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launchd, I'm coming for you  

2015-12-20 17:47:31|  分类: IOS安全 |  标签: |举报 |字号 订阅

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Force open sourcing launchd and libxpc, one binary at a time

Jonathan Levin, @Technologeeks, http://newosxbook.com/ - 10/07/15

Changelog:

  • 11/09/15 - Added commpage for ARM64, "dumpjpcategory" command and fixed "lookup" for iOS + 32 bit support for iOS, OS X
  • 11/14/15 - Added interpose for libxpc, for anyone wanting to try BYOL

About

Apple woke up one day with OS X 10.10, and decided to take launchd off the opensource lists. This is surprising, since launchd was one of the first projects to go on the Mac OS Forge, since its advent in 10.4. The last known source version seen in the wild is 842-92.1 for OS X 10.9.something, but as of 10.10 launchd's project affiliation is moved to (the closed source) libXPC, and its version number is renumbered:

# In 10.9:
morpheus@Ergo (~)$ what /sbin/launchd
/sbin/launchd
	PROGRAM:launchd   PROJECT:launchd-842.92.1
# In 10.10.4:
morpheus@Zephyr (~) what /sbin/launchd
/sbin/launchd
	PROGRAM:launchd  PROJECT:libxpc-559.20.9
	VERSION:Darwin Bootstrapper Version 2.0.2: Mon Mar  2 23:27:57 PST 2015; root:libxpc_executables-559.20.9~1/launchd/RELEASE_X86_64
# In iOS 9 (and also 10.11)
morpheus@Phontifex (~) what /sbin/launchd
/sbin/launchd
	PROGRAM:launchd  PROJECT:libxpc-756.1.1
	VERSION:Darwin Bootstrapper Version 3.0.0: Wed Aug  5 23:03:24 PDT 2015; root:libxpc_executables-756.1.1~3/launchd/RELEASE_ARM64

Similarly, launchctl(1), the interface utility, has been rewritten from scratch, made non-interactive (which is kind of a shame) and augmented with many more useful commands - primarily those that finally provide information on Mach ports. But, alas, where's the source??

The source

(download link)

I had to do a lot of extensive reversing for MOXiI 2, wherein I delve for the first time into Apple's private frameworks and user-mode daemons. launchd obviously fits into that important category - it already commanded chapter 7 of the first edition ("Alpha and Omega") - but that was before the rewrite. Add to that a gaping hole in MOXiI's 1's coverage - which barely touched on XPC (as it was just out and my (former) publisher wouldn't let me write about deep internals). Top that off with the arrogant (but funny :) rascal actively challenging me on Twitter* and@bruienne reminding me of my commitment to expose it.

So what I decided to share with the world for now is not launchd itself - that will wait for MOXiI 2's release - but launchctl's source. launchctl is used quite a bit in Jailbreaks to communicate with launchd(8) and ensure Daemons continue normal system startup after the jailbreak occurs. Apple knows that, and has in fact relocated the utility to the RAM Disk as of 9.0 (which obviously still doesn't work, since Pangu9 uses it). With this, you won't need the real launchctl, as this works exactly the same. Additionally, I'm releasing the source clearly with the intent people use it. Feel free to build/integrate in your own code.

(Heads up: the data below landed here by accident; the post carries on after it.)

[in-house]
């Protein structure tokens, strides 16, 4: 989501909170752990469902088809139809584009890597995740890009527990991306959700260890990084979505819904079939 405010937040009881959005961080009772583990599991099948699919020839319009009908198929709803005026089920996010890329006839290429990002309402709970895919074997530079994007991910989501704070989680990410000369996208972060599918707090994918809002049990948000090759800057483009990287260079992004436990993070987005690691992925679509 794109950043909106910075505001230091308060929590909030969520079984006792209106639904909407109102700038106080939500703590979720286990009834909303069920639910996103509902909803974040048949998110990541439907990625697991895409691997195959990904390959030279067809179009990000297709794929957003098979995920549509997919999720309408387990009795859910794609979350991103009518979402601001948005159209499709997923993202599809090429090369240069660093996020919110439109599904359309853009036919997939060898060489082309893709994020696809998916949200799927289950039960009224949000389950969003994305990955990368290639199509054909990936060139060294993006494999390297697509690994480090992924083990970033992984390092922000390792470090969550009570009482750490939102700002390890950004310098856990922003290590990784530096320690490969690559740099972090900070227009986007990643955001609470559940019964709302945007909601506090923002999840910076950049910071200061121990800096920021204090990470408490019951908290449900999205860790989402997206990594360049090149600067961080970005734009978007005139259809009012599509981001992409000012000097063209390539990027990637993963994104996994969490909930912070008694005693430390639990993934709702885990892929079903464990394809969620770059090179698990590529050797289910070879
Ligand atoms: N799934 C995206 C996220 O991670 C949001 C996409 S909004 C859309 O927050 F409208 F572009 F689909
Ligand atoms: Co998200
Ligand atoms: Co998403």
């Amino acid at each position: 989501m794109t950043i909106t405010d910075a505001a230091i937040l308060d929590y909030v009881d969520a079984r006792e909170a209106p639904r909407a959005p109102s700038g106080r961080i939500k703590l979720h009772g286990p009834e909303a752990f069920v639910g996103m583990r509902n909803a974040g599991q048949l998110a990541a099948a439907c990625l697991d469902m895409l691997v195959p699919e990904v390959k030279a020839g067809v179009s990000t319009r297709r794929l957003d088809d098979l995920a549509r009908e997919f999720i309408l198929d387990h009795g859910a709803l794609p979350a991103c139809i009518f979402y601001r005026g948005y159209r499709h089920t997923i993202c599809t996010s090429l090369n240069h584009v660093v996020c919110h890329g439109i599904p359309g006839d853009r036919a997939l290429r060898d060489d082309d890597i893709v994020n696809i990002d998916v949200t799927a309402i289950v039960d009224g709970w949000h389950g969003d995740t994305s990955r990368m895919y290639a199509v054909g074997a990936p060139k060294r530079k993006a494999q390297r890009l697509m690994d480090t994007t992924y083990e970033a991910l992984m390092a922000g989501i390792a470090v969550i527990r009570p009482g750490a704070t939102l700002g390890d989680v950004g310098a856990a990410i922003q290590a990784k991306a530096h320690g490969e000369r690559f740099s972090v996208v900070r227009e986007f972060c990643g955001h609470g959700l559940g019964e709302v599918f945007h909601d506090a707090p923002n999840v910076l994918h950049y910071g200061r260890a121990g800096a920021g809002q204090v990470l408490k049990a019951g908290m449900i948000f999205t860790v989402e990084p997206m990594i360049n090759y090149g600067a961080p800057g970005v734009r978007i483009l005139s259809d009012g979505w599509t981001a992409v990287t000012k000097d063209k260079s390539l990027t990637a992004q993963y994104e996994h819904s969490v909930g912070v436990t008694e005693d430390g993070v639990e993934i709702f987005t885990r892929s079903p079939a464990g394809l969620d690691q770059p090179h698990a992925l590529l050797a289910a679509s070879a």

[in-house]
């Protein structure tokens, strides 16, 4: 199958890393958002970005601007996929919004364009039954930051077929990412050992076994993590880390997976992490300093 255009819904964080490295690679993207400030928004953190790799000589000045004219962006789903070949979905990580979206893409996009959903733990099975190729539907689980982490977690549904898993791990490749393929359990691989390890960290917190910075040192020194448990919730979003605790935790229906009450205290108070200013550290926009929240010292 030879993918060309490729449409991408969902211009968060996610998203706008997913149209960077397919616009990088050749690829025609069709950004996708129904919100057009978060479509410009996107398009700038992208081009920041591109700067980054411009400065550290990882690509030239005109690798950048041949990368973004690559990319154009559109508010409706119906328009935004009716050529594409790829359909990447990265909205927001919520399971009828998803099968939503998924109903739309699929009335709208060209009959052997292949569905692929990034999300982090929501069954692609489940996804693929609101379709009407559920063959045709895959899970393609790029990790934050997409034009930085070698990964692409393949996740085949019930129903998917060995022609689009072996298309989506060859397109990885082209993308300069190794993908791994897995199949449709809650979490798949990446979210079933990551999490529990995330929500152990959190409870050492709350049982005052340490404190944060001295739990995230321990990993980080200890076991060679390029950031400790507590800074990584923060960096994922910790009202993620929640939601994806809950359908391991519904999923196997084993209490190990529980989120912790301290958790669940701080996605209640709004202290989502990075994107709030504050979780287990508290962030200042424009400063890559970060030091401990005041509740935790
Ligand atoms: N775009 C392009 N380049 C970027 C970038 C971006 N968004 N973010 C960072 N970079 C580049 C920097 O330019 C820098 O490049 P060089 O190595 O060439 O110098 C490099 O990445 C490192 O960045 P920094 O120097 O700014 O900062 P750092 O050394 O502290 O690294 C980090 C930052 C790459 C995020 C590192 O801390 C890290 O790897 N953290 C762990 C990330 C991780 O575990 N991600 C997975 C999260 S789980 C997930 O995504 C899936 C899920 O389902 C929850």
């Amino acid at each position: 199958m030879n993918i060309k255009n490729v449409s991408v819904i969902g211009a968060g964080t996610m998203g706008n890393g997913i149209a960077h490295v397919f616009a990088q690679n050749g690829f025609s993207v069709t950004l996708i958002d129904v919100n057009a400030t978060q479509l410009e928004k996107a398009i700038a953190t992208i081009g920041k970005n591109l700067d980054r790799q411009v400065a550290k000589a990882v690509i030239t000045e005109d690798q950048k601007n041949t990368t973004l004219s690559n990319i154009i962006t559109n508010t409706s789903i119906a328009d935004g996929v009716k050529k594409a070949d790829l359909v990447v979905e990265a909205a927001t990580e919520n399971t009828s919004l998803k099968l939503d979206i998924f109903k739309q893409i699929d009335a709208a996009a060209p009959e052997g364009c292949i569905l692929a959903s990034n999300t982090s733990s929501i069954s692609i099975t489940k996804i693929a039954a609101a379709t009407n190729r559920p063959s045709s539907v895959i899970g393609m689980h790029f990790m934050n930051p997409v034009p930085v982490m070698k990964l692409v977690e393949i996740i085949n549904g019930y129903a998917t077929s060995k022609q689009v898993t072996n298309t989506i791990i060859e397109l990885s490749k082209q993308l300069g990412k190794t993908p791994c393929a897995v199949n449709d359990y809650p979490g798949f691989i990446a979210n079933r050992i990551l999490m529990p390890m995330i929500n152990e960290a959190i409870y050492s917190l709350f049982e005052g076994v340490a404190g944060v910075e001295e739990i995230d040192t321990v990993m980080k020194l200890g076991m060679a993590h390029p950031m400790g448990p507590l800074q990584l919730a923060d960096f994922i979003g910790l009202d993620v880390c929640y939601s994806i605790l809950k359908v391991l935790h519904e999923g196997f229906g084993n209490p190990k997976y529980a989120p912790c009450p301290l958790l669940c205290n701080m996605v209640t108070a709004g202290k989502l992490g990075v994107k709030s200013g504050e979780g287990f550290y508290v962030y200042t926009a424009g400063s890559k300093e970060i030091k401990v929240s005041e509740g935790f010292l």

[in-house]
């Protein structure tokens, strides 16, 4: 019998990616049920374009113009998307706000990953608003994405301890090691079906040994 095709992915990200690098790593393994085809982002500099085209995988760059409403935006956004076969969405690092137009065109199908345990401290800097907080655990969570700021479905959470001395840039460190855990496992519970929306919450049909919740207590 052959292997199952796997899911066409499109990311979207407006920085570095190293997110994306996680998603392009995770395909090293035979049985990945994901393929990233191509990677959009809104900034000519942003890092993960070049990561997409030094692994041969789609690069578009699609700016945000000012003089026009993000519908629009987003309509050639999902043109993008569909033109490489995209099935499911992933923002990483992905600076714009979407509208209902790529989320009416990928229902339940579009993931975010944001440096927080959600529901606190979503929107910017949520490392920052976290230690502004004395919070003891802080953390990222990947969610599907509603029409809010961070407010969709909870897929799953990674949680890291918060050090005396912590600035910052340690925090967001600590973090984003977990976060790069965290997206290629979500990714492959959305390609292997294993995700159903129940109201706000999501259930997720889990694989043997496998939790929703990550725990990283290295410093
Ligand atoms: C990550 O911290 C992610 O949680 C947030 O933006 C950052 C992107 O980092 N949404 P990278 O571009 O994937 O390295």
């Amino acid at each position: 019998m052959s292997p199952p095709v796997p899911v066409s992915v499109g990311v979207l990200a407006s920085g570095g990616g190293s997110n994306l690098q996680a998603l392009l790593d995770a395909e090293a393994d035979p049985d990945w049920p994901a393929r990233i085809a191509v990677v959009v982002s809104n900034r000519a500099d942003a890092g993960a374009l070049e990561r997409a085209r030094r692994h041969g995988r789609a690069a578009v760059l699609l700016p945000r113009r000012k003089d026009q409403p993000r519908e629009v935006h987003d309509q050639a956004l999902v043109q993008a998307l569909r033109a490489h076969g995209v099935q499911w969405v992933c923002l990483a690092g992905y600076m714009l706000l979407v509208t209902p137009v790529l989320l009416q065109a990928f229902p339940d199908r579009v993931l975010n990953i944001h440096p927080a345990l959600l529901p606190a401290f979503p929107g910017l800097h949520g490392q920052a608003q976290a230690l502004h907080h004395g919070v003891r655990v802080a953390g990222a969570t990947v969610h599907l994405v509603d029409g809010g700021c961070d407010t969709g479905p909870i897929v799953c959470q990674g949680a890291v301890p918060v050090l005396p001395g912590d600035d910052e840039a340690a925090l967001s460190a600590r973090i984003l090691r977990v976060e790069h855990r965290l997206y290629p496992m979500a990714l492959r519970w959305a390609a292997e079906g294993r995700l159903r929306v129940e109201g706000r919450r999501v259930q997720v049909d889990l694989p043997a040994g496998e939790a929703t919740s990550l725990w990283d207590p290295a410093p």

As with the original, jlaunchctl provides help.

Usage: jlaunchctl  ... | help [subcommand]
	kill            Sends a signal to the service instance.
	blame           Prints the reason a service is running.
	print           Prints a description of a domain or service.
	print-cache     Prints information about the service cache.
	print-disabled  Prints a description of a domain or service.
	procinfo        Prints port information about a process.
	hostinfo        Prints port information about the host.
	limit           Reads or modifies launchd's resource limits.
	runstats        Prints performance statistics for a service.
	examine         Runs the specified analysis tool against launchd in a non-reentrant manner.
	dumpstate       Dumps launchd state to stdout (iOS 9 only)
	list            Lists information about services.
	start           Starts the specified service.
	stop            Starts the specified service.
	asuser          Execute a program in the bootstrap context of a given user.
	submit          Submit a basic job from the command line.
	error           Prints a description of an error.
	version         Prints the launchd version.
	variant         Prints the launchd variant.
# On iOS, these two commands are visible
	dumpjpcategory   Dumps the jetsam properties category for all services.
	lookup          Lookup Mach/XPC endpoint by name (new command, for iOS).
	help            Prints the usage for a given subcommand.

This is the 64-bit version of jlaunchctl

That "64-bit" or "32-bit" is just for my own purposes, since I recently updated the code to work well with 32-bit as well. I've packaged a (really) fat binary, so you can use arch to take your pick as to which architecture to run.

Compiling & Running

Normally I do a full writeup, wherein I explain the process of reversing. I'm skipping it this time in favor of just providing the source, for your compilation pleasure, and leaving the XPC internals, etc for the book. The source I've provided will compile neatly (-Wall) on both OS X and iOS, and you can find a fat binary for all architectures in the source bundle as well (The iOS version is obviously more useful than the OS X one, for purposes of jailbreaking/reverse engineering).

Do note - It's NOT the full source of launchctl, but only of the interesting commands - primarily the procinfolist, and such. I was also quite lazy here, and didn't implement the launchctlconvention of a "full path" to a service (e.g. system/com.apple.kextd or user/501/something...). Instead, you can pass uid=.. as an environment variable. For example:

# Default: Print for system (user 0). This does the same as  launchctl print-disabled system
Zephyr:~ morpheus$ ~/Documents/shared/10.11/launchd/jlaunchctl print-disabled